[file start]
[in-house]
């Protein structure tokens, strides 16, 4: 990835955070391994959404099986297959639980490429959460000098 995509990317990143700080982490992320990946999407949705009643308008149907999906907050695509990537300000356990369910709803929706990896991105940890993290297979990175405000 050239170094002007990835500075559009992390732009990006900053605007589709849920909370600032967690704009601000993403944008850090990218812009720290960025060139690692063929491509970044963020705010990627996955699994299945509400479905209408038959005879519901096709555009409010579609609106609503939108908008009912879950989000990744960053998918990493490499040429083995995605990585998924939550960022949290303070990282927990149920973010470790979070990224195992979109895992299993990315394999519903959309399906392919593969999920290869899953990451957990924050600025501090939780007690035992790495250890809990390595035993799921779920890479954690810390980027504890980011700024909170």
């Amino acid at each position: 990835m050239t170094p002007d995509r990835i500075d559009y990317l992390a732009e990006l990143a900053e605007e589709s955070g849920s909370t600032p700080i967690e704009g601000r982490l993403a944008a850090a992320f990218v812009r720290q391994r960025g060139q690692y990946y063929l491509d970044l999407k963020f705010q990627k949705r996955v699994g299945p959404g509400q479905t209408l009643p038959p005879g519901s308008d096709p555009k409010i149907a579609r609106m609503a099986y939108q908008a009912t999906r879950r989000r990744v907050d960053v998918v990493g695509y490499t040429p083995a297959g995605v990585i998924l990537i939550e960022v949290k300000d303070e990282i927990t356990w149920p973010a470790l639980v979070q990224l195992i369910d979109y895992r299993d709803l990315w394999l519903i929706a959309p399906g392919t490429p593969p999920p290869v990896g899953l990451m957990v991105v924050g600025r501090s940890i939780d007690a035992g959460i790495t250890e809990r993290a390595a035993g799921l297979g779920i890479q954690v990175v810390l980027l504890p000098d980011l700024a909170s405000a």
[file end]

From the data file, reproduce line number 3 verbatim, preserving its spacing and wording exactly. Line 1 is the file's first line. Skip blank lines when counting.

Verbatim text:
């Amino acid at each position: 990835m050239t170094p002007d995509r990835i500075d559009y990317l992390a732009e990006l990143a900053e605007e589709s955070g849920s909370t600032p700080i967690e704009g601000r982490l993403a944008a850090a992320f990218v812009r720290q391994r960025g060139q690692y990946y063929l491509d970044l999407k963020f705010q990627k949705r996955v699994g299945p959404g509400q479905t209408l009643p038959p005879g519901s308008d096709p555009k409010i149907a579609r609106m609503a099986y939108q908008a009912t999906r879950r989000r990744v907050d960053v998918v990493g695509y490499t040429p083995a297959g995605v990585i998924l990537i939550e960022v949290k300000d303070e990282i927990t356990w149920p973010a470790l639980v979070q990224l195992i369910d979109y895992r299993d709803l990315w394999l519903i929706a959309p399906g392919t490429p593969p999920p290869v990896g899953l990451m957990v991105v924050g600025r501090s940890i939780d007690a035992g959460i790495t250890e809990r993290a390595a035993g799921l297979g779920i890479q954690v990175v810390l980027l504890p000098d980011l700024a909170s405000a």